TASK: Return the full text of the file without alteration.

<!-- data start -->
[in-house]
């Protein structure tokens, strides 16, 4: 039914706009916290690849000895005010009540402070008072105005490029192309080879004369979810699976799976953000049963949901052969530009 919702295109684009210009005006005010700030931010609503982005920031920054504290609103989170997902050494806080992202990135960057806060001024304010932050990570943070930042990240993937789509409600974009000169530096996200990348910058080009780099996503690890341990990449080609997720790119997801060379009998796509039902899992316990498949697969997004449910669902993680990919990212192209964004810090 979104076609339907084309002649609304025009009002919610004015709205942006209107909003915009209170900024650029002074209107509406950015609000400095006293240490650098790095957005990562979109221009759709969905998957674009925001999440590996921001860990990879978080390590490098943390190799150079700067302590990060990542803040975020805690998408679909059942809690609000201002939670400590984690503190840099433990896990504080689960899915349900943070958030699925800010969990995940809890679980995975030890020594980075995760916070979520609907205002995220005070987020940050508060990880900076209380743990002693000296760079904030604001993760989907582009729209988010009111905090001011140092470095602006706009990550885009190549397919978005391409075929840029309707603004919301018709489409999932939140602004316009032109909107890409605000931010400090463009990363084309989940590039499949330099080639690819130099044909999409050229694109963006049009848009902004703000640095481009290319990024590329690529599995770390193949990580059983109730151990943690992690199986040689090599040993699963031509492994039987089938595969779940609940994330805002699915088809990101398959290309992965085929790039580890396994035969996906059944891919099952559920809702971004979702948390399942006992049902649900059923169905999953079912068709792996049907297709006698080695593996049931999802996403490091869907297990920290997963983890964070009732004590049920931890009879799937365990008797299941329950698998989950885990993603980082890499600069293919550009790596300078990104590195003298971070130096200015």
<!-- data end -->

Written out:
[in-house]
């Protein structure tokens, strides 16, 4: 039914706009916290690849000895005010009540402070008072105005490029192309080879004369979810699976799976953000049963949901052969530009 919702295109684009210009005006005010700030931010609503982005920031920054504290609103989170997902050494806080992202990135960057806060001024304010932050990570943070930042990240993937789509409600974009000169530096996200990348910058080009780099996503690890341990990449080609997720790119997801060379009998796509039902899992316990498949697969997004449910669902993680990919990212192209964004810090 979104076609339907084309002649609304025009009002919610004015709205942006209107909003915009209170900024650029002074209107509406950015609000400095006293240490650098790095957005990562979109221009759709969905998957674009925001999440590996921001860990990879978080390590490098943390190799150079700067302590990060990542803040975020805690998408679909059942809690609000201002939670400590984690503190840099433990896990504080689960899915349900943070958030699925800010969990995940809890679980995975030890020594980075995760916070979520609907205002995220005070987020940050508060990880900076209380743990002693000296760079904030604001993760989907582009729209988010009111905090001011140092470095602006706009990550885009190549397919978005391409075929840029309707603004919301018709489409999932939140602004316009032109909107890409605000931010400090463009990363084309989940590039499949330099080639690819130099044909999409050229694109963006049009848009902004703000640095481009290319990024590329690529599995770390193949990580059983109730151990943690992690199986040689090599040993699963031509492994039987089938595969779940609940994330805002699915088809990101398959290309992965085929790039580890396994035969996906059944891919099952559920809702971004979702948390399942006992049902649900059923169905999953079912068709792996049907297709006698080695593996049931999802996403490091869907297990920290997963983890964070009732004590049920931890009879799937365990008797299941329950698998989950885990993603980082890499600069293919550009790596300078990104590195003298971070130096200015």